Brace for the Attack!
There are times when in a race you need to be on high alert to avoid danger and bridge gaps. One such scenario is when a breakaway is getting ready to be caught by the peloton. If you ever watch pro racing on TV, you might notice that the breakaway usually gets caught, but only in the last few kilometers. Why don’t they try to catch them sooner? If it’s a flat stage, the guy who’s the best sprinter enforces his team to chase but in a choreographed manner so that they only catch them towards the end. This way they avoid any counter attacks that are inevitable once the capture happens. If you are in the group catching a breakaway, brace yourself for the counter attack. You might want to go with it, as this is one of the most intense times of the race. And you can only do this if you are close to the front, which is another reason not to ride on the back of the peloton. Another time to be on high alert in a race is after a crash occurs. It might seem like the best course of action is to stop and see if everyone is okay, but the opposite occurs. As soon as you hear the crunch of bikes coming together, brace yourself for the attack.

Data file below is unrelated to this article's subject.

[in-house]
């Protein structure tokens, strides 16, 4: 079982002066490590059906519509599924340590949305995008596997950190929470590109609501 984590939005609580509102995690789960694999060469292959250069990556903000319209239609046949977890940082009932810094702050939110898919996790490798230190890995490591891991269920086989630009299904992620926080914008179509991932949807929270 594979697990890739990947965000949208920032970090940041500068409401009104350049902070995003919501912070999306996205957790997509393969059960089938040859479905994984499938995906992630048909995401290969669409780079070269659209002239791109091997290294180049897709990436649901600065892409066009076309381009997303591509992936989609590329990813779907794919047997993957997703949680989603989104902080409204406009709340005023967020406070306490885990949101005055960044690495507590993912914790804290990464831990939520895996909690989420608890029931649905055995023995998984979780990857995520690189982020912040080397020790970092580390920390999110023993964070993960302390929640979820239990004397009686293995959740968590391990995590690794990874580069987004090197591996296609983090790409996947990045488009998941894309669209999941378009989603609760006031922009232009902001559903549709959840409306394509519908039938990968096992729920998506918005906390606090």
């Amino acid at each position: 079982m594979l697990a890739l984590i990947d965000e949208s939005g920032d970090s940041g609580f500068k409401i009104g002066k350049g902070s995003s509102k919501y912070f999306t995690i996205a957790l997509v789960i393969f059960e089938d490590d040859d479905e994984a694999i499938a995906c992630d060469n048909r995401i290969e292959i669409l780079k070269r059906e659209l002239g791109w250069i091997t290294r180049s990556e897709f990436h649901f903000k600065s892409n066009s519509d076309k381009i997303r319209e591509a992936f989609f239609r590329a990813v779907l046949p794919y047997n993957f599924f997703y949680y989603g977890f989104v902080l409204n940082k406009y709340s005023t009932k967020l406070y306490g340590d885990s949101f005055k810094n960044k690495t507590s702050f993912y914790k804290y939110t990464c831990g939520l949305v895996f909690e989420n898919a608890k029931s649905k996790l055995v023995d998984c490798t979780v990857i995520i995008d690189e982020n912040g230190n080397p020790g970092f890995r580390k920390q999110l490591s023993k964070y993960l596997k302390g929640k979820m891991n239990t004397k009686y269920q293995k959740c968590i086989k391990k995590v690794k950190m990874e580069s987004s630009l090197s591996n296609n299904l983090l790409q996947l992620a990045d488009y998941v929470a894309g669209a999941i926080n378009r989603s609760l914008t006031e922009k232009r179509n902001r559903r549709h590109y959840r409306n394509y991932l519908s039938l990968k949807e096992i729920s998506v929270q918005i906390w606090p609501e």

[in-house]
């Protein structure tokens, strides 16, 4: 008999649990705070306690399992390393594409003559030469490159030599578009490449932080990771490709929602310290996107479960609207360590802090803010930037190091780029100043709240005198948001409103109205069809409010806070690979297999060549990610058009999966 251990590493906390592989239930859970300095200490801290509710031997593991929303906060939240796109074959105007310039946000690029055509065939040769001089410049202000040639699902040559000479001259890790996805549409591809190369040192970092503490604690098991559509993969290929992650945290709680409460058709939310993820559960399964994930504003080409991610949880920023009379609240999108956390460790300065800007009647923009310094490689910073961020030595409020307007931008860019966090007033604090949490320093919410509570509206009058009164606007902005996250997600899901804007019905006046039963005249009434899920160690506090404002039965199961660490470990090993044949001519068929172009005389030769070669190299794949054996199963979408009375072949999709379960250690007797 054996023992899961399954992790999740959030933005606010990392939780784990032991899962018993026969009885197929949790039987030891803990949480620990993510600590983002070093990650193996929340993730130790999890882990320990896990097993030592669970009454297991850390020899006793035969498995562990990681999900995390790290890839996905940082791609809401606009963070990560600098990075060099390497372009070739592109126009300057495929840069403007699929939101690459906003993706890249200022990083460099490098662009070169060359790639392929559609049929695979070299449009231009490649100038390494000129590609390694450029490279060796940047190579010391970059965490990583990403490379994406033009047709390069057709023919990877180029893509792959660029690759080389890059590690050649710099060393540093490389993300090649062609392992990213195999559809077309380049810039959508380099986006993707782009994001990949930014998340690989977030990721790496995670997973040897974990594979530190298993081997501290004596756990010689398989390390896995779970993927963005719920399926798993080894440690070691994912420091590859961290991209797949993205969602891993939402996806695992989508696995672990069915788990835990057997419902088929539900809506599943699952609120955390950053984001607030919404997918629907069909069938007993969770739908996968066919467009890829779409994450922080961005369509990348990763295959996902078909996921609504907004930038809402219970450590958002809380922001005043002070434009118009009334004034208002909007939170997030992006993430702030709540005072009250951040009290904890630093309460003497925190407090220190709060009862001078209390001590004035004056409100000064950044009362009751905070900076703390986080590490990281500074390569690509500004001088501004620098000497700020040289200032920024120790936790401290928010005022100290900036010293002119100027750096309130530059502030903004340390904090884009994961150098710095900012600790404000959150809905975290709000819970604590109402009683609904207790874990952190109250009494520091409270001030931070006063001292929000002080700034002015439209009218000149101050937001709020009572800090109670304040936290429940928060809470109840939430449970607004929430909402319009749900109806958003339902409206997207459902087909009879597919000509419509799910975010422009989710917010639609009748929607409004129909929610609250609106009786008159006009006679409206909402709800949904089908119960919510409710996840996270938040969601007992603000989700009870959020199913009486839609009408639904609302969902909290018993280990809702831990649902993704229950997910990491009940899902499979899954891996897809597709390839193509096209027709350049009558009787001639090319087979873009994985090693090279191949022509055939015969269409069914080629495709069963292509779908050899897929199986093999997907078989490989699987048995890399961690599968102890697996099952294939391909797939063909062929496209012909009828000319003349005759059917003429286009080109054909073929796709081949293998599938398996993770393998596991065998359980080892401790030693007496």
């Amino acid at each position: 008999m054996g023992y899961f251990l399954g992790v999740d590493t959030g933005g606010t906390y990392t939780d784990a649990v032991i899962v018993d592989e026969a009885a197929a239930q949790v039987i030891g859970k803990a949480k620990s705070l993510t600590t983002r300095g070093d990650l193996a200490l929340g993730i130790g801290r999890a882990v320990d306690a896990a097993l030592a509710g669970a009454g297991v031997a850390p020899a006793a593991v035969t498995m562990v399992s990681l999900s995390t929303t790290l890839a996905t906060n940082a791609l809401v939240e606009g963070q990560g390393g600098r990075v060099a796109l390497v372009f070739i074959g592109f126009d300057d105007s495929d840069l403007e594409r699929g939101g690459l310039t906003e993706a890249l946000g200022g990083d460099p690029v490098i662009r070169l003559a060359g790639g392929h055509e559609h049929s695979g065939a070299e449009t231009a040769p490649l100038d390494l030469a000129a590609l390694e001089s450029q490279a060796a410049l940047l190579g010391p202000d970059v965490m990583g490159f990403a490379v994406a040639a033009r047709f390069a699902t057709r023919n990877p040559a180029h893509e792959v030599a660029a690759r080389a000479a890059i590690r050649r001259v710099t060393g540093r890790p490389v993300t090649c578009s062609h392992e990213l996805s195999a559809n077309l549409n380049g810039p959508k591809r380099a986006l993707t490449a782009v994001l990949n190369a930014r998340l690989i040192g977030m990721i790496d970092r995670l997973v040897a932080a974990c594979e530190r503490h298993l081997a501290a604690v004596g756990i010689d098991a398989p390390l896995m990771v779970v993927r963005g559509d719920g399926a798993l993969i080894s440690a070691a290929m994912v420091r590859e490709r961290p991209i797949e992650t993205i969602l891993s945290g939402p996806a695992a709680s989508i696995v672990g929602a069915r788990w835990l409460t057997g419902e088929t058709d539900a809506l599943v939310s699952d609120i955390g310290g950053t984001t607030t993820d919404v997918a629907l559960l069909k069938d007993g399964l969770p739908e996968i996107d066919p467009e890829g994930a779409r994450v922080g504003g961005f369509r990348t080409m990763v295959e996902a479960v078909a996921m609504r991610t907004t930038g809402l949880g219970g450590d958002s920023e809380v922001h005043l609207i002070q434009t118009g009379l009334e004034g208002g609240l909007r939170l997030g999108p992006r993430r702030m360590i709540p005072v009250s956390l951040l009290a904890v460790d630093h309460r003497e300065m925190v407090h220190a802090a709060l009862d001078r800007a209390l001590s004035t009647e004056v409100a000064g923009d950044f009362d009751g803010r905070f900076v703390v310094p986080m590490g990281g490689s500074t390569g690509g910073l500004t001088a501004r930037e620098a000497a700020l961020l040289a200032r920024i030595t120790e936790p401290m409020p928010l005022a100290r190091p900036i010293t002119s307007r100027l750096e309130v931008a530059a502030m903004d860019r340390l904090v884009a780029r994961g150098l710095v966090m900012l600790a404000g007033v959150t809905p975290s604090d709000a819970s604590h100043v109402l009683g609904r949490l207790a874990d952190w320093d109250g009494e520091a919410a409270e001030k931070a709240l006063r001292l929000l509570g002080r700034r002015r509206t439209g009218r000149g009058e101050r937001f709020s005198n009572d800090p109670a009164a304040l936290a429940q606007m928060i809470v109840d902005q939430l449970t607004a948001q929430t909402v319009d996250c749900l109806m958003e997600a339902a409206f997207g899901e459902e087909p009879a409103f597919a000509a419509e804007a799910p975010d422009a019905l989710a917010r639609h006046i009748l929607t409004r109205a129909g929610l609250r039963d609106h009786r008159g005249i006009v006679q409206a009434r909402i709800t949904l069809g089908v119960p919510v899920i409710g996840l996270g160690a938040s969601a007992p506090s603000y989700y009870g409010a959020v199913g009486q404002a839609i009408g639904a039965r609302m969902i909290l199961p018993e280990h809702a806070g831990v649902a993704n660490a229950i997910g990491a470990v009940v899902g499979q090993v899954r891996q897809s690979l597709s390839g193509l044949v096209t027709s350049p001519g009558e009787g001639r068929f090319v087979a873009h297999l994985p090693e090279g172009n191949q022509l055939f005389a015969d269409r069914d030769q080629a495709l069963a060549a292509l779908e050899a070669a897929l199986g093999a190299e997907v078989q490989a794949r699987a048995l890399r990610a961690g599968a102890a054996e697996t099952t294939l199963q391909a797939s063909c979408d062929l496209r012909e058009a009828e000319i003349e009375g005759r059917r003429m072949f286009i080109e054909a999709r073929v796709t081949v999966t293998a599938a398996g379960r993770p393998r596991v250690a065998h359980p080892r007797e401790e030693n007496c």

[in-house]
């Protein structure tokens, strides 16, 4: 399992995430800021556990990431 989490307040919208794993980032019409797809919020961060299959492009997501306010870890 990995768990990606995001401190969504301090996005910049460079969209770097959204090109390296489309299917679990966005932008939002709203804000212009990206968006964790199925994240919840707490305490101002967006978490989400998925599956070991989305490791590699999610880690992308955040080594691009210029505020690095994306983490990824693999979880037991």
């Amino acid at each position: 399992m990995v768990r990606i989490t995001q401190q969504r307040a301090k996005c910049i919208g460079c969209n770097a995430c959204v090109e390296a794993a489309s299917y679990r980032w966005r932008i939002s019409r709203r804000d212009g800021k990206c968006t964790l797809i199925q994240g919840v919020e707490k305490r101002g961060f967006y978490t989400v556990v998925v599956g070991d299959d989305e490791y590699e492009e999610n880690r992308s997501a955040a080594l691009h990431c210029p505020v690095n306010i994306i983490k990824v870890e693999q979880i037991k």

Another reason to be at the front might be to limit your losses on a hilly course. If you roll into a hill at or near the front, you can afford to lose a few places and stay with the group once you crest it.
Keep in mind that staying at the front takes constant vigilance. If you aren’t constantly reacting to the dynamics of the peloton, you will end up losing position and end up at the back. So the saying goes: If you aren’t moving forward, then you are moving backwards. Some riders wait for things to happen and then react; good riders see everything and anticipate what will happen. This not only will make you more successful, but will also help you in avoiding danger. Are there times when it is okay to go to the back of the peloton? If necessary, you can normally get away with slowing up and fading back when the course is somewhat flat and nontechnical. But don’t get used to it!